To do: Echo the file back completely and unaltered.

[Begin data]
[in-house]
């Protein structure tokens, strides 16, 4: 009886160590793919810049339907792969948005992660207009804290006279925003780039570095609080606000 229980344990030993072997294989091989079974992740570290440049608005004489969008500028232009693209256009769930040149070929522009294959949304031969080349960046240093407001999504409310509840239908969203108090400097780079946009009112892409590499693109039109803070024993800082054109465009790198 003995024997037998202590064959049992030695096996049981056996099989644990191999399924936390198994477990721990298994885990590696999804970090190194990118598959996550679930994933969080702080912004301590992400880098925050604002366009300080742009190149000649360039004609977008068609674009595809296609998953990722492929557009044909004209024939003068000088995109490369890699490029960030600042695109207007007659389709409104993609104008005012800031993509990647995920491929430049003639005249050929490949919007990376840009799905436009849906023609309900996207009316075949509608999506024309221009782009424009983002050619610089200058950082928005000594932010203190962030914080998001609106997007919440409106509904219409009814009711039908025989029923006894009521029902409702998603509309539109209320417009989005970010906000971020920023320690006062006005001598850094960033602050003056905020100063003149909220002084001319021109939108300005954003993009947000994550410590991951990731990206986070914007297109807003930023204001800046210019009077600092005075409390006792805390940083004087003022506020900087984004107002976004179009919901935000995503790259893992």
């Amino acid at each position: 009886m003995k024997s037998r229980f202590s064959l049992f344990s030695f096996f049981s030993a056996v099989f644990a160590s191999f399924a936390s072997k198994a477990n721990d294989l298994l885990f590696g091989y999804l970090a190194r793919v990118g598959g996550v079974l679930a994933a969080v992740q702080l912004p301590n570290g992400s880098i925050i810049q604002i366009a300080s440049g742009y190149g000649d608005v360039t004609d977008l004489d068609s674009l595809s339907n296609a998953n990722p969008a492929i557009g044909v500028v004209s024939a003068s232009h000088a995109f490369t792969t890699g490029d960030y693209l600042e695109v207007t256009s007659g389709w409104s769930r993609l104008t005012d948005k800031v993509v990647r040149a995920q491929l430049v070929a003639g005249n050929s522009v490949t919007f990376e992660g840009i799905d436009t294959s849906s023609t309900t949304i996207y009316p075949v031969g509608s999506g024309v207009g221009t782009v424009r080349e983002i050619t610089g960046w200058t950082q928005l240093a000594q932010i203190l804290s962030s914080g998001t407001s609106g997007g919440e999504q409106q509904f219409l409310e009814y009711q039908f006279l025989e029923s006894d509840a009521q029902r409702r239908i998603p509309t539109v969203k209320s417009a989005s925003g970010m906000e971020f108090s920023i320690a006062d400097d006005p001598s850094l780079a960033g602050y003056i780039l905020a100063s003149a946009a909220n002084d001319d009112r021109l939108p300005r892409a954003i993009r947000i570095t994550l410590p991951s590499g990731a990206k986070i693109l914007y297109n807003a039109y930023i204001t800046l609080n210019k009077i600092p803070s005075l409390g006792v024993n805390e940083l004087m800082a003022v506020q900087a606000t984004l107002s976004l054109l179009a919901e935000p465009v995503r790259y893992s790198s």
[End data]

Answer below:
[in-house]
């Protein structure tokens, strides 16, 4: 009886160590793919810049339907792969948005992660207009804290006279925003780039570095609080606000 229980344990030993072997294989091989079974992740570290440049608005004489969008500028232009693209256009769930040149070929522009294959949304031969080349960046240093407001999504409310509840239908969203108090400097780079946009009112892409590499693109039109803070024993800082054109465009790198 003995024997037998202590064959049992030695096996049981056996099989644990191999399924936390198994477990721990298994885990590696999804970090190194990118598959996550679930994933969080702080912004301590992400880098925050604002366009300080742009190149000649360039004609977008068609674009595809296609998953990722492929557009044909004209024939003068000088995109490369890699490029960030600042695109207007007659389709409104993609104008005012800031993509990647995920491929430049003639005249050929490949919007990376840009799905436009849906023609309900996207009316075949509608999506024309221009782009424009983002050619610089200058950082928005000594932010203190962030914080998001609106997007919440409106509904219409009814009711039908025989029923006894009521029902409702998603509309539109209320417009989005970010906000971020920023320690006062006005001598850094960033602050003056905020100063003149909220002084001319021109939108300005954003993009947000994550410590991951990731990206986070914007297109807003930023204001800046210019009077600092005075409390006792805390940083004087003022506020900087984004107002976004179009919901935000995503790259893992």
């Amino acid at each position: 009886m003995k024997s037998r229980f202590s064959l049992f344990s030695f096996f049981s030993a056996v099989f644990a160590s191999f399924a936390s072997k198994a477990n721990d294989l298994l885990f590696g091989y999804l970090a190194r793919v990118g598959g996550v079974l679930a994933a969080v992740q702080l912004p301590n570290g992400s880098i925050i810049q604002i366009a300080s440049g742009y190149g000649d608005v360039t004609d977008l004489d068609s674009l595809s339907n296609a998953n990722p969008a492929i557009g044909v500028v004209s024939a003068s232009h000088a995109f490369t792969t890699g490029d960030y693209l600042e695109v207007t256009s007659g389709w409104s769930r993609l104008t005012d948005k800031v993509v990647r040149a995920q491929l430049v070929a003639g005249n050929s522009v490949t919007f990376e992660g840009i799905d436009t294959s849906s023609t309900t949304i996207y009316p075949v031969g509608s999506g024309v207009g221009t782009v424009r080349e983002i050619t610089g960046w200058t950082q928005l240093a000594q932010i203190l804290s962030s914080g998001t407001s609106g997007g919440e999504q409106q509904f219409l409310e009814y009711q039908f006279l025989e029923s006894d509840a009521q029902r409702r239908i998603p509309t539109v969203k209320s417009a989005s925003g970010m906000e971020f108090s920023i320690a006062d400097d006005p001598s850094l780079a960033g602050y003056i780039l905020a100063s003149a946009a909220n002084d001319d009112r021109l939108p300005r892409a954003i993009r947000i570095t994550l410590p991951s590499g990731a990206k986070i693109l914007y297109n807003a039109y930023i204001t800046l609080n210019k009077i600092p803070s005075l409390g006792v024993n805390e940083l004087m800082a003022v506020q900087a606000t984004l107002s976004l054109l179009a919901e935000p465009v995503r790259y893992s790198s």